fallsmeadjc, what is your solution? If the risk pool is large enough, then the indivuduals with preexisting conditions would not make premiums change much. This is one of the basic arguments for single payer or a robust (read national) public option. Spreading the risk over a large (min 20 million) pool keeps costs down for everyone.

Basically, the insurance companies are going on strike in KY because they don't like the rules set down by the state. Yet they don't get the bad press that striking workers would get in that right to work state. Not really fair coverage IMHO.

Posted by: srw3 | July 29, 2009 12:43 PM | Report abuse

I can't help but notice that every single one of these guarantees will increase the cost of health insurance. It's very simple, if P&C insurers are prevented from charging more to people who have houses in hurricane prone areas, then everyone must pay more. Same goes for health insurance.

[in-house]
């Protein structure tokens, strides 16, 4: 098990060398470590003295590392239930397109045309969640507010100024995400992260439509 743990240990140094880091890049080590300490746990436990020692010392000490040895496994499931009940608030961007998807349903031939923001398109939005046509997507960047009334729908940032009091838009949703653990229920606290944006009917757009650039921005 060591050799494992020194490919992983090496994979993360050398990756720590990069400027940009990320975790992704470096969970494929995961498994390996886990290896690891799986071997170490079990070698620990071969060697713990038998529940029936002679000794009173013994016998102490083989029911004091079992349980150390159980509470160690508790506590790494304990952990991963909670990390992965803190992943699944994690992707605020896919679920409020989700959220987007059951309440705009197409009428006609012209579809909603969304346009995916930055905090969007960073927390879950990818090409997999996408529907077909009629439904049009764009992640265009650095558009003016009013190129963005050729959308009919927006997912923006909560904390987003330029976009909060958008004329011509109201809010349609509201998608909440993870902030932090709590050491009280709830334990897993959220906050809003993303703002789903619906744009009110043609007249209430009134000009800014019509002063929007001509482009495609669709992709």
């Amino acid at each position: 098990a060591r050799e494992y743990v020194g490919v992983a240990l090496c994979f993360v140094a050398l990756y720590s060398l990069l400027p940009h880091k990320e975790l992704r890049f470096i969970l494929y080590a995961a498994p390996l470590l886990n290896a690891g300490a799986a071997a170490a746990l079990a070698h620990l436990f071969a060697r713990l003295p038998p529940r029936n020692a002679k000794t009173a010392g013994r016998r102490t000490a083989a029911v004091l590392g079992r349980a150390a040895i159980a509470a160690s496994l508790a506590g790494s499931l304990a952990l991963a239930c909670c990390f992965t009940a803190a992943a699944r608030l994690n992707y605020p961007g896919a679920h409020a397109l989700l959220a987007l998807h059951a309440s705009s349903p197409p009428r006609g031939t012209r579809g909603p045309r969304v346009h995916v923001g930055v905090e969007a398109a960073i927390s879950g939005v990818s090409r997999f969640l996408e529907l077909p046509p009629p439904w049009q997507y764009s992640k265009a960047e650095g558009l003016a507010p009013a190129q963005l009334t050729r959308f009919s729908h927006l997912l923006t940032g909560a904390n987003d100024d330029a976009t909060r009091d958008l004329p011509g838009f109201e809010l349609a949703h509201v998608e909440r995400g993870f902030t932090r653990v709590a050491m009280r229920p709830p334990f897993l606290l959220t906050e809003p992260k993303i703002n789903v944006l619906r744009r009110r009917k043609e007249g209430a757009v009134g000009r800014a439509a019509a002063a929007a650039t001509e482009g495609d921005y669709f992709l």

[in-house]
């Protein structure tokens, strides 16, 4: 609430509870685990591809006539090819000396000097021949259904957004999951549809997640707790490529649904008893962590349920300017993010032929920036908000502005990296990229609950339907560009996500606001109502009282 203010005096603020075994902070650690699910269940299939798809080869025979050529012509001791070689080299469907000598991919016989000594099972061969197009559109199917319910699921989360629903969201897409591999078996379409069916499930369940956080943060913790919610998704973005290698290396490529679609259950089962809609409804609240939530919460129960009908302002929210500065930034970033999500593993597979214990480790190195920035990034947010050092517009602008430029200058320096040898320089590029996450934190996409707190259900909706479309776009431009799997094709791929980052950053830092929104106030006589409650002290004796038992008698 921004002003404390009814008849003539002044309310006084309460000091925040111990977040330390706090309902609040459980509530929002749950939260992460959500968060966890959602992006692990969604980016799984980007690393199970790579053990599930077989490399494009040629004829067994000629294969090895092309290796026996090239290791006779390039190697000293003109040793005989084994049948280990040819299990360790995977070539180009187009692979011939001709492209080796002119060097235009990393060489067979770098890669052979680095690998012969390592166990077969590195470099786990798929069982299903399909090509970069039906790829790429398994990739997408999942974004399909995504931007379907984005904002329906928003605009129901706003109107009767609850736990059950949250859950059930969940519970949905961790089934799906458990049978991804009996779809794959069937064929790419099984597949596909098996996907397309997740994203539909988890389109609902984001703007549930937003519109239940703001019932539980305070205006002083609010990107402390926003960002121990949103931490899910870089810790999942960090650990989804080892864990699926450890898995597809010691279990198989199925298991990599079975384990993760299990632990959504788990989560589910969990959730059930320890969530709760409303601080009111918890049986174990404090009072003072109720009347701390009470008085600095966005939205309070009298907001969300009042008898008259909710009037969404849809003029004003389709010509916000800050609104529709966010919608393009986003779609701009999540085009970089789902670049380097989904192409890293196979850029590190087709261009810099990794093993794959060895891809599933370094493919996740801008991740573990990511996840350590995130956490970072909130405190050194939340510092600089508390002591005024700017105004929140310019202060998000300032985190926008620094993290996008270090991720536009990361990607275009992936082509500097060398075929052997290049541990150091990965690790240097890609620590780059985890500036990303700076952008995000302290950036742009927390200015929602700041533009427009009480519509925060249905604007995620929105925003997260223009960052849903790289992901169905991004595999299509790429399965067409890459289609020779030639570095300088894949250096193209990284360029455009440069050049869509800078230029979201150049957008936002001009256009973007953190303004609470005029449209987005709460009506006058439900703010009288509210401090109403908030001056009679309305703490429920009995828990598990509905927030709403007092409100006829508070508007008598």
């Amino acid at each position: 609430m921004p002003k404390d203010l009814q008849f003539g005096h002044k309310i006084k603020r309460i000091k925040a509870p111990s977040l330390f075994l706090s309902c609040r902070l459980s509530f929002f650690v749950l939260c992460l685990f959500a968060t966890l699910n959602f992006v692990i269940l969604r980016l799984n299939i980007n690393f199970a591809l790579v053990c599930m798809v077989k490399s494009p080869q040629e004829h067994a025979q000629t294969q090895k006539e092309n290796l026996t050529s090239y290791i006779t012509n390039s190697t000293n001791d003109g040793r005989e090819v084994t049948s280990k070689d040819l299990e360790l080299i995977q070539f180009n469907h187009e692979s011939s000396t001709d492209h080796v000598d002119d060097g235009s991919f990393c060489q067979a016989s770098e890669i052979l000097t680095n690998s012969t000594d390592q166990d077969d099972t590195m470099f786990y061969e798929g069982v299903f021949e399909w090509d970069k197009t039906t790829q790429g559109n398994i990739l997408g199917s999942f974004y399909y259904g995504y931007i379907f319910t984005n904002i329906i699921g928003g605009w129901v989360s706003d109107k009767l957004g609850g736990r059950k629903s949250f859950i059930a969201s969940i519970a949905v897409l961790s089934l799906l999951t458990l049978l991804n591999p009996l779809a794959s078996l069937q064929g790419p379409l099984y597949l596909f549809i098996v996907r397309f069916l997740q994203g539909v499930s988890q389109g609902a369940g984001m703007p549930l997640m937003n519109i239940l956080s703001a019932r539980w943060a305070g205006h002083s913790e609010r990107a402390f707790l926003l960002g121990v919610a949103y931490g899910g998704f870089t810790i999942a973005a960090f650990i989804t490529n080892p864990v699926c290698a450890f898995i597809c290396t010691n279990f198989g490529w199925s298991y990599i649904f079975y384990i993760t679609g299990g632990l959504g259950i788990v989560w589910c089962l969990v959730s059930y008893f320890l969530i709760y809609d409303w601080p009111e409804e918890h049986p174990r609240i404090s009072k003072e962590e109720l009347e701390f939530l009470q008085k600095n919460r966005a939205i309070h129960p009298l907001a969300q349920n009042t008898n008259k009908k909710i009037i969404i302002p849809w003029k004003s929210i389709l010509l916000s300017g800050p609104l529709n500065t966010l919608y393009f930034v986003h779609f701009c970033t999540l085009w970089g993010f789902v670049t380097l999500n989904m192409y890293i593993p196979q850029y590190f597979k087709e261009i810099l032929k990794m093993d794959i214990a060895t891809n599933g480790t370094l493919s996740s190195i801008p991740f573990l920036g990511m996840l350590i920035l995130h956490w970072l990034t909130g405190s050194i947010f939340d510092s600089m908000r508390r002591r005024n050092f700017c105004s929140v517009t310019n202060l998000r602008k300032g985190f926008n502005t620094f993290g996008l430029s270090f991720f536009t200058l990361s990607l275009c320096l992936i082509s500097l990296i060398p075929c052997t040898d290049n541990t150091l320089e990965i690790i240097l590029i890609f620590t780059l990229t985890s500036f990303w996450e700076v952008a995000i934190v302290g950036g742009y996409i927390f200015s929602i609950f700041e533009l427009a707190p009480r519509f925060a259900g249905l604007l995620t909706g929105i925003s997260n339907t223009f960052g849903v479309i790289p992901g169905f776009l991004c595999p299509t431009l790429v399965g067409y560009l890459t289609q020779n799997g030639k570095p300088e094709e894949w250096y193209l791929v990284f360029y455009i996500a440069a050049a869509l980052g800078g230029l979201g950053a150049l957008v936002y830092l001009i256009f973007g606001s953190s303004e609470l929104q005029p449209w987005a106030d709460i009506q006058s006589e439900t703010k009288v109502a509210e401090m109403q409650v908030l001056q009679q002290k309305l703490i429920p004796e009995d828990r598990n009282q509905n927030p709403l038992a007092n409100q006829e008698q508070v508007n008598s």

What happened to bending the curve? They guarantees will make it worse.

If these guarantees are not accompanied by a mandate, then even more young, healthy people (especially men) will make the rational choice to forego health insurance.

Posted by: mbp3 | July 29, 2009 12:47 PM | Report abuse

"Will there be a cap on pricing?"

Yes, it's called the public option. If private insurers start charging exorbitant fees people will voluntarily switch to the public option. Thus it's in insurers' best interest to charge reasonable fees.

"Otherwise, they'll just jack up the price (and when people complain they'll point to the new law)."

See above.

Posted by: bluegrass1 | July 29, 2009 12:50 PM | Report abuse

One of my greatest concerns is this:
If the proposed Health Care Reform is sufficient for the public, why are all federal employees and members of Congress excluded from these bills?

Posted by: ProudMary | July 29, 2009 12:51 PM | Report abuse

NO cap on pricing.
NO public option.

Therefore, guarantees 1, 4 and 8 are MEANINGLESS to anyone who has an extended illness.

Posted by: adagio847 | July 29, 2009 1:21 PM | Report abuse

In a 2004 study on medical imaging in Canada,[79] it was found that Canada had 4.6 MRI scanners per million population while the U.S. had 19.5 per million. Canada's 10.3 CT scanners per million also ranked behind the U.S., which had 29.5 per million.[80]